Walking Towards Justice in Indian Country (Part 2): Missing and Murdered Indigenous Women and Girls (August 12, 2020 Webinar)
In the United States, Native American women are more than twice as likely to experience violence than any other demographic. One in three Native women is sexually assaulted during her life, 67% of these attacks are perpetrated by non-Natives, and many of the abductions take place when the victim is walking along a highway. The Missing and Murdered Indigenous Women and Girls epidemic impacts First Nations, Inuit, and Métis communities in Canada, as well as Native Americans.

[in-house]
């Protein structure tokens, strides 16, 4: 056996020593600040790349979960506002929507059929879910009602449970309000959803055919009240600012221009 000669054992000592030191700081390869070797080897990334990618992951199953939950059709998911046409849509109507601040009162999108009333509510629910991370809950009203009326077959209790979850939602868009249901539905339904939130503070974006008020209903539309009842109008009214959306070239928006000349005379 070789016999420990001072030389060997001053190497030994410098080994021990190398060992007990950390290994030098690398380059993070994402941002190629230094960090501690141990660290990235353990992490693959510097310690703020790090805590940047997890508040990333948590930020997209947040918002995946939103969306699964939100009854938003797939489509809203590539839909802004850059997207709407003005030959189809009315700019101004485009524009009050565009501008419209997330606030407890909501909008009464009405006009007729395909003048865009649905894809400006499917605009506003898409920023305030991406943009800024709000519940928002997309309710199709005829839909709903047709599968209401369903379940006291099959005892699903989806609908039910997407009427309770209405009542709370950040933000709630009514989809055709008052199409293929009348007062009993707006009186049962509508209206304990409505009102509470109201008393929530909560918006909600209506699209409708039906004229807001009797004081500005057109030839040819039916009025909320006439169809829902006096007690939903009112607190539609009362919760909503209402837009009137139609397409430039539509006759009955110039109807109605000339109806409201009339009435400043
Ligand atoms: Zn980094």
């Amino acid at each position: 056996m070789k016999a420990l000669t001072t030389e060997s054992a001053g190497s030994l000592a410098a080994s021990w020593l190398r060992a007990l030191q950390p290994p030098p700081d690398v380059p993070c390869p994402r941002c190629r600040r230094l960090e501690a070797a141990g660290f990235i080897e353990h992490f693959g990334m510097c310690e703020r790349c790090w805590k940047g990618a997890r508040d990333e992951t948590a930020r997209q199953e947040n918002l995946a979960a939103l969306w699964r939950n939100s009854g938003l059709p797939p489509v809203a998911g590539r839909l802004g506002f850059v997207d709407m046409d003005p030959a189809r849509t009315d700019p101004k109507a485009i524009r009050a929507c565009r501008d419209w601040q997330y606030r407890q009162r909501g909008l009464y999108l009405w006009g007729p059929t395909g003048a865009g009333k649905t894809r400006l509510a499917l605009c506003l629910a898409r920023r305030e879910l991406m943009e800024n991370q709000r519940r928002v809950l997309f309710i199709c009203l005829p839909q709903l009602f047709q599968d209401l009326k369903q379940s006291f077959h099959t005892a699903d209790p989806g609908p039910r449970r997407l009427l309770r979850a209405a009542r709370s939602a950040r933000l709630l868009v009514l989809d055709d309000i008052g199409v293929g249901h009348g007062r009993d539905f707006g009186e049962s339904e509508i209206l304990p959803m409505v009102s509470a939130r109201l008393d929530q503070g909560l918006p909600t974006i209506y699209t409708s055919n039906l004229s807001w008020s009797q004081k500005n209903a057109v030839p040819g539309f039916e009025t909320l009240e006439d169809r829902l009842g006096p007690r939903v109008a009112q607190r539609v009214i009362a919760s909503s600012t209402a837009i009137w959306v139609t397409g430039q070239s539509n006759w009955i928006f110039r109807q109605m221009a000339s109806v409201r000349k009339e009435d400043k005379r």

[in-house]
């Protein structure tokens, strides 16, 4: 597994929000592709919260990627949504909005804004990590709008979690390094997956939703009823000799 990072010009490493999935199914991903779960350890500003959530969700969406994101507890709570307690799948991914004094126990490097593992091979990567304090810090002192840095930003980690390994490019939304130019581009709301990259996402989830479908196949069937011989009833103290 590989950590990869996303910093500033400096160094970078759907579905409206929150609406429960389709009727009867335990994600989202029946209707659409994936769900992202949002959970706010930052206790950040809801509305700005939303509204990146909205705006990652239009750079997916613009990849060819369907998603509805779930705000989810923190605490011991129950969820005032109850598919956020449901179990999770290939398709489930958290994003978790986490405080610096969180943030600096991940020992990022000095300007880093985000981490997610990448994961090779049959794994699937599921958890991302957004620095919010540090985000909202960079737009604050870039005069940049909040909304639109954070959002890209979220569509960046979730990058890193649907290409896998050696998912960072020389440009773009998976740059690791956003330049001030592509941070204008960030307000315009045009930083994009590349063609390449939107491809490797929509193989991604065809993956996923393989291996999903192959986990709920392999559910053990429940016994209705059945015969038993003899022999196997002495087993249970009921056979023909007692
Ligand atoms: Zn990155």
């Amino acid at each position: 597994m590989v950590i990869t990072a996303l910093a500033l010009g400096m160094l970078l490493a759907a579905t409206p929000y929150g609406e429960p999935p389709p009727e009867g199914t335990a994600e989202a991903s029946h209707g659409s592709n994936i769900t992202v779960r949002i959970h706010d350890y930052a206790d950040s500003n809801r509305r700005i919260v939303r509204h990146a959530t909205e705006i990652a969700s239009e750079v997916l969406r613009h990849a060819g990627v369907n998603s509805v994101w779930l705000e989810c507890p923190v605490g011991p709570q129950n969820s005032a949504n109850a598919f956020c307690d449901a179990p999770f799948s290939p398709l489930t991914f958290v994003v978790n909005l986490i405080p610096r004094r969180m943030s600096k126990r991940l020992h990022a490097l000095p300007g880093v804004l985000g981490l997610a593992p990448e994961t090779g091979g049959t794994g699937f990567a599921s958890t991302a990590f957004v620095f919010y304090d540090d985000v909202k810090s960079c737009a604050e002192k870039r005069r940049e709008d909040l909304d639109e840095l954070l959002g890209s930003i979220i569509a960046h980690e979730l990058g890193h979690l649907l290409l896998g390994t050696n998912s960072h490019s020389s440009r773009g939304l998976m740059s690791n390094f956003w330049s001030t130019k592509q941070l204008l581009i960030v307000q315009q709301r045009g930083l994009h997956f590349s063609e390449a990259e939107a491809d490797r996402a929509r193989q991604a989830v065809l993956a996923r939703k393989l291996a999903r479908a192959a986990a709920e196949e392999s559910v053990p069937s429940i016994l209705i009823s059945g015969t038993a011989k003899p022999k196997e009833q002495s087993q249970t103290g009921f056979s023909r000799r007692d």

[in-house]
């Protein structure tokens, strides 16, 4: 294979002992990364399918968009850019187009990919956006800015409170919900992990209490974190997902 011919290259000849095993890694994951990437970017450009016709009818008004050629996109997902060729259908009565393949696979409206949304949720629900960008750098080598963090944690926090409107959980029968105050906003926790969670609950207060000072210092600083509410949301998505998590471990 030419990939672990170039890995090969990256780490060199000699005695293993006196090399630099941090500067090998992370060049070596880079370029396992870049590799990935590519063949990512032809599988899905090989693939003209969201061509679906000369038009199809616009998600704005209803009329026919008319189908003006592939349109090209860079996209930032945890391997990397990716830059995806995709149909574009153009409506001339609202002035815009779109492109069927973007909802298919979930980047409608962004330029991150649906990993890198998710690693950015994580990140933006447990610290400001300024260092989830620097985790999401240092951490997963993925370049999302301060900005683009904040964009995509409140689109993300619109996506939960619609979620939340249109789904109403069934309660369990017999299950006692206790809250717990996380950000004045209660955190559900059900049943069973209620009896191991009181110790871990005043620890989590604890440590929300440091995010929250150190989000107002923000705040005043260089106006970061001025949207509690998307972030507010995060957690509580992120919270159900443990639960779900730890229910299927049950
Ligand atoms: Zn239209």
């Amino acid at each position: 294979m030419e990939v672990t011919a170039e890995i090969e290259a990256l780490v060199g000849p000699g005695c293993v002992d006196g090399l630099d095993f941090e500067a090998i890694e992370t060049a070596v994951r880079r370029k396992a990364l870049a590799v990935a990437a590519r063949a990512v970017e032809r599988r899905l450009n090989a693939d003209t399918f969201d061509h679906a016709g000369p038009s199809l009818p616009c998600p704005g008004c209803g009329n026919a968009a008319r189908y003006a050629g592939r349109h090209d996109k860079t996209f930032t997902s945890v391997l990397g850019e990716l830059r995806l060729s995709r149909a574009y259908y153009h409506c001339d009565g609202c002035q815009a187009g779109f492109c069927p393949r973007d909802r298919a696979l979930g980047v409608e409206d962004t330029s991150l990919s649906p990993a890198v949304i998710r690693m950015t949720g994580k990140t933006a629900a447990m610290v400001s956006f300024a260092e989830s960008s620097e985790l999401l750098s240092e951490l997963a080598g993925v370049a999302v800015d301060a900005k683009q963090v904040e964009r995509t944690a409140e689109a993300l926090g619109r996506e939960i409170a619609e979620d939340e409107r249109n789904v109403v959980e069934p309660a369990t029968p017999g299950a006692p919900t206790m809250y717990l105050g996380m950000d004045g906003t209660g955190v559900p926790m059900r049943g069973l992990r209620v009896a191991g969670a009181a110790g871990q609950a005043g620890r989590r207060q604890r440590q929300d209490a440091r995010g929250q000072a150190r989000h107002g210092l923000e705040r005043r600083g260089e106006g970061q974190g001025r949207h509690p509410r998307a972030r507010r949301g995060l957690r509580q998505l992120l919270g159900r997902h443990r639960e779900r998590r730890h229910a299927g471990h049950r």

Webinar participants will learn how the dark history of colonialization, complex jurisdictional issues, and racialized indifference have created the circumstances in which these crimes are regularly perpetrated and rarely prosecuted. Panelists will include civil rights advocates, practitioners, and researchers, as well as U.S. Congresswoman Deb Haaland (NM-1), who introduced federal legislation last year to address this “silent crisis,” and author Jessica McDiarmid, who documented numerous personal stories in her book, “Highway of Tears.”
Audience members who are unfamiliar with Indigenous culture and governance are encouraged to review the first webinar in the series (Tribal Transportation Planning and Pedestrian Safety, broadcast on June 23rd, 2020).